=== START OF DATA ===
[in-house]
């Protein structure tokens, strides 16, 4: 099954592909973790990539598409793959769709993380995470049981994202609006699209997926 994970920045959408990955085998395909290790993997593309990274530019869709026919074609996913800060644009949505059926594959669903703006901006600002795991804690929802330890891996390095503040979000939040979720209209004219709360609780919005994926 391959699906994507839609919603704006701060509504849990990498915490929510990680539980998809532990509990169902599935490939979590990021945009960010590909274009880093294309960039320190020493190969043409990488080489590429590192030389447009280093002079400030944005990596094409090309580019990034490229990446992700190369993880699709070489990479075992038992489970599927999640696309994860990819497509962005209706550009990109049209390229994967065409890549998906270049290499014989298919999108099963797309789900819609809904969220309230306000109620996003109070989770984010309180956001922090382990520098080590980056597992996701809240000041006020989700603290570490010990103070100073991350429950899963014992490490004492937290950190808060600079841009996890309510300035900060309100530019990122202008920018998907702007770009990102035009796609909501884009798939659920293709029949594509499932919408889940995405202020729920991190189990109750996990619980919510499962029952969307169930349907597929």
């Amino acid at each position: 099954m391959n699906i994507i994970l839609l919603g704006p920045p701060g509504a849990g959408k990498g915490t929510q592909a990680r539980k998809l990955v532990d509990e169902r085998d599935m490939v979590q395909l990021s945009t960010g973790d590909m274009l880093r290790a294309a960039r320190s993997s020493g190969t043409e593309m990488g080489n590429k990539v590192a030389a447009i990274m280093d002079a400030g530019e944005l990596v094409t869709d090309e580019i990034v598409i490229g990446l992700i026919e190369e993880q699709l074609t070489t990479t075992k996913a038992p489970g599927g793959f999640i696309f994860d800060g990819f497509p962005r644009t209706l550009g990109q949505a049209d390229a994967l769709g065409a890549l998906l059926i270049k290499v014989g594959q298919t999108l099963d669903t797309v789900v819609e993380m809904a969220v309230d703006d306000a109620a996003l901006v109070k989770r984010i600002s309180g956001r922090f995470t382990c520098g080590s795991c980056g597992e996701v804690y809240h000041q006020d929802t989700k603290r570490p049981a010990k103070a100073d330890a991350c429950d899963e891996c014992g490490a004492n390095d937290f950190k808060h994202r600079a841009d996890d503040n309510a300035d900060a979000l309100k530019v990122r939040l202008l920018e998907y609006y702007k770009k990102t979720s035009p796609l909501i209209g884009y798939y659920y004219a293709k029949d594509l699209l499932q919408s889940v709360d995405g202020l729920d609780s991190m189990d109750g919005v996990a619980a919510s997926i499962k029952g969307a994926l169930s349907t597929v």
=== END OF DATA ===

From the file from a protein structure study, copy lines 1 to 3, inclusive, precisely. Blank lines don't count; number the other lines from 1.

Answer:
[in-house]
């Protein structure tokens, strides 16, 4: 099954592909973790990539598409793959769709993380995470049981994202609006699209997926 994970920045959408990955085998395909290790993997593309990274530019869709026919074609996913800060644009949505059926594959669903703006901006600002795991804690929802330890891996390095503040979000939040979720209209004219709360609780919005994926 391959699906994507839609919603704006701060509504849990990498915490929510990680539980998809532990509990169902599935490939979590990021945009960010590909274009880093294309960039320190020493190969043409990488080489590429590192030389447009280093002079400030944005990596094409090309580019990034490229990446992700190369993880699709070489990479075992038992489970599927999640696309994860990819497509962005209706550009990109049209390229994967065409890549998906270049290499014989298919999108099963797309789900819609809904969220309230306000109620996003109070989770984010309180956001922090382990520098080590980056597992996701809240000041006020989700603290570490010990103070100073991350429950899963014992490490004492937290950190808060600079841009996890309510300035900060309100530019990122202008920018998907702007770009990102035009796609909501884009798939659920293709029949594509499932919408889940995405202020729920991190189990109750996990619980919510499962029952969307169930349907597929």
């Amino acid at each position: 099954m391959n699906i994507i994970l839609l919603g704006p920045p701060g509504a849990g959408k990498g915490t929510q592909a990680r539980k998809l990955v532990d509990e169902r085998d599935m490939v979590q395909l990021s945009t960010g973790d590909m274009l880093r290790a294309a960039r320190s993997s020493g190969t043409e593309m990488g080489n590429k990539v590192a030389a447009i990274m280093d002079a400030g530019e944005l990596v094409t869709d090309e580019i990034v598409i490229g990446l992700i026919e190369e993880q699709l074609t070489t990479t075992k996913a038992p489970g599927g793959f999640i696309f994860d800060g990819f497509p962005r644009t209706l550009g990109q949505a049209d390229a994967l769709g065409a890549l998906l059926i270049k290499v014989g594959q298919t999108l099963d669903t797309v789900v819609e993380m809904a969220v309230d703006d306000a109620a996003l901006v109070k989770r984010i600002s309180g956001r922090f995470t382990c520098g080590s795991c980056g597992e996701v804690y809240h000041q006020d929802t989700k603290r570490p049981a010990k103070a100073d330890a991350c429950d899963e891996c014992g490490a004492n390095d937290f950190k808060h994202r600079a841009d996890d503040n309510a300035d900060a979000l309100k530019v990122r939040l202008l920018e998907y609006y702007k770009k990102t979720s035009p796609l909501i209209g884009y798939y659920y004219a293709k029949d594509l699209l499932q919408s889940v709360d995405g202020l729920d609780s991190m189990d109750g919005v996990a619980a919510s997926i499962k029952g969307a994926l169930s349907t597929v």